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Pride or Mercy
Grace to you and peace from God our Father, and from our Lord and Savior Jesus Christ. Amen.
The young lawyer in today’s Gospel was so blinded by his pride that he could not see that he was in need of the Lord’s mercy. It was pride that drove him to show off his education and intellect. It was pride that caused him to think that he could trap Jesus. It was pride that urged the lawyer to believe that he had already succeeded in loving God with all he was and all he had. And it was the man’s pride that Jesus used to trap him.
To omit mercy in your dealings with others; to refuse to forgive to the same degree that the Lord has forgiven you; to insist that others meet your conditions before you will forgive; to hold a grudge; to refuse to see that anyone you come into contact with is the neighbor the Lord has given you—that is where this brilliant young lawyer stumbled. His pride threatened his inheritance of eternal life.
The lawyer did not beg for mercy. He would never stoop so low; his pride would never allow him to admit he needed it. But what about you? When you fall to your knees and plead for the Lord to overlook your sins; when you cry out for help; when you sing, “Lord, have mercy”—do you let the Lord’s mercy stop there? Do you let it die within your heart by storing up anger or resentment? Do you live only for yourself? The Lord gives His mercy so that it has it’s way with you, so that it comes alive in you, so that His mercy is lived in you and through you toward your neighbor.
The mercy you seek from the Lord is the very mercy you ought to live: without demands, without conditions, without envy, without pettiness. It is a selfless love, a love willing to empty yourself and all that you have in order to bandage another man’s wounds and bring him into the inn of Christ’s holy Church.
The Good Samaritan is the very picture of our Lord Jesus. Just as the Samaritan was despised and rejected and laughed at by the Jewish leaders in that day, so was our Lord. And just as the Samaritan stepped in where the priest and deacon feared to tread, so does our Lord. And just as the Samaritan spared no expense for the well-being of his enemy, our Lord does not even spare His own life to save you from sin, death, and the power of the devil. Just as the Samaritan poured on the healing medicine of oil and wine, so our Lord pours over you the bloody waters of baptism to cleanse you of your sin, and then He nurses you back to spiritual health with His holy body and blood, the medicine of immortality.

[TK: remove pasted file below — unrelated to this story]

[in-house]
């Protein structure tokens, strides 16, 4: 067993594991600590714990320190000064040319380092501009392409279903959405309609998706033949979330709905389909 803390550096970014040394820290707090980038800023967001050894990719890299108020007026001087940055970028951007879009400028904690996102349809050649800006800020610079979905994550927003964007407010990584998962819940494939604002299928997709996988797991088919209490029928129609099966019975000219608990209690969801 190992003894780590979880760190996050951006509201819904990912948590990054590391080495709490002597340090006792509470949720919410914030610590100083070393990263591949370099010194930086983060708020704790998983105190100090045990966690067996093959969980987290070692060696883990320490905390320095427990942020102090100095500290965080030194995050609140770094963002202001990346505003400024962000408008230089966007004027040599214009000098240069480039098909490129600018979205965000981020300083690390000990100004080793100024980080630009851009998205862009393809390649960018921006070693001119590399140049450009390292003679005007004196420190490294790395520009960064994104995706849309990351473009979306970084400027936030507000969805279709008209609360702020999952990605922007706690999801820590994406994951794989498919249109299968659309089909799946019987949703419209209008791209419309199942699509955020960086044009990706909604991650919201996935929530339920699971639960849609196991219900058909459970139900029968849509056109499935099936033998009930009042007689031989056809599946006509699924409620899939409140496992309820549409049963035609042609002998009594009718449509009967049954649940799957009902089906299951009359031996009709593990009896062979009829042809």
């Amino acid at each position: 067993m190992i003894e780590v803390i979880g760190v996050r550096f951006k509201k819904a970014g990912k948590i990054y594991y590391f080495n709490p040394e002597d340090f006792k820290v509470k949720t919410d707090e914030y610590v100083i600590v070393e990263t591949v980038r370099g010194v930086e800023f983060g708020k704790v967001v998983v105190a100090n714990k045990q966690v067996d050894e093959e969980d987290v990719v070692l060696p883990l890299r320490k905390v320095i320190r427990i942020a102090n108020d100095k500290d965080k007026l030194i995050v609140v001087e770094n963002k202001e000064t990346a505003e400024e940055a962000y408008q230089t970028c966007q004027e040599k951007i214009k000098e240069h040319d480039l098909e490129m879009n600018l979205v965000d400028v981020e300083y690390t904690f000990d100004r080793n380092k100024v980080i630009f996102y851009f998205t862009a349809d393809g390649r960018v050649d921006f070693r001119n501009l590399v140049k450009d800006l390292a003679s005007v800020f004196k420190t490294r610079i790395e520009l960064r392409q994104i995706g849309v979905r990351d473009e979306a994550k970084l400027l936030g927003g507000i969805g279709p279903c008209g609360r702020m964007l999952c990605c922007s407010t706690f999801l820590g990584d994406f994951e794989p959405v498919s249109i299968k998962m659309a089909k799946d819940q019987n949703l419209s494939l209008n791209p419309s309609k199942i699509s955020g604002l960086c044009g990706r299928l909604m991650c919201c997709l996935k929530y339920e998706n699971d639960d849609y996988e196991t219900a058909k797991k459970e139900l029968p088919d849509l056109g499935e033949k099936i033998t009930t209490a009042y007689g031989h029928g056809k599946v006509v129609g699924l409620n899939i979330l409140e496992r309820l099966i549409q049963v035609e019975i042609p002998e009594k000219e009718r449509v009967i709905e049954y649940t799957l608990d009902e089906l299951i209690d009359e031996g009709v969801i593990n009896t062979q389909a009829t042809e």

Yes, the Good Samaritan is the very picture of our Savior. And yet, with this parable, Our Lord is also telling the young lawyer—and you—that the Samaritan is equally the very picture of your life in God, for we are to “be merciful, just as our Father also is merciful.” We are to “let brotherly love continue”—not strangling it with harsh words, nor killing it with the refusal to love as you have been loved. For “if you will not love your brother, whom you can see, how can you love God, whom you have not seen?” You are to love everyone, even your enemies, to “bless those who curse you, do good to those who hate you, and pray for those who spitefully use you and persecute you.”
I urge you in Christ: do not deal with others in harshness or meanness. Do not harbor anger or bitterness toward those who have hurt you. Do not turn away from those who need the healing balm of your kindness and compassion. Instead, show mercy to your neighbor in the same way that you beg the Lord to have mercy on you. After all, our Father readily and mercifully gives you His Holy Spirit so that you might be united to His Son by the Holy Supper. Through these gifts, you live in Him and His abundant mercy, even as He lives His love in and through you toward all your neighbors. In the name of the Father and of the Son (†) and of the Holy Spirit. Amen.
The peace of God which passes all understanding will keep your hearts and minds in Christ Jesus always. Amen.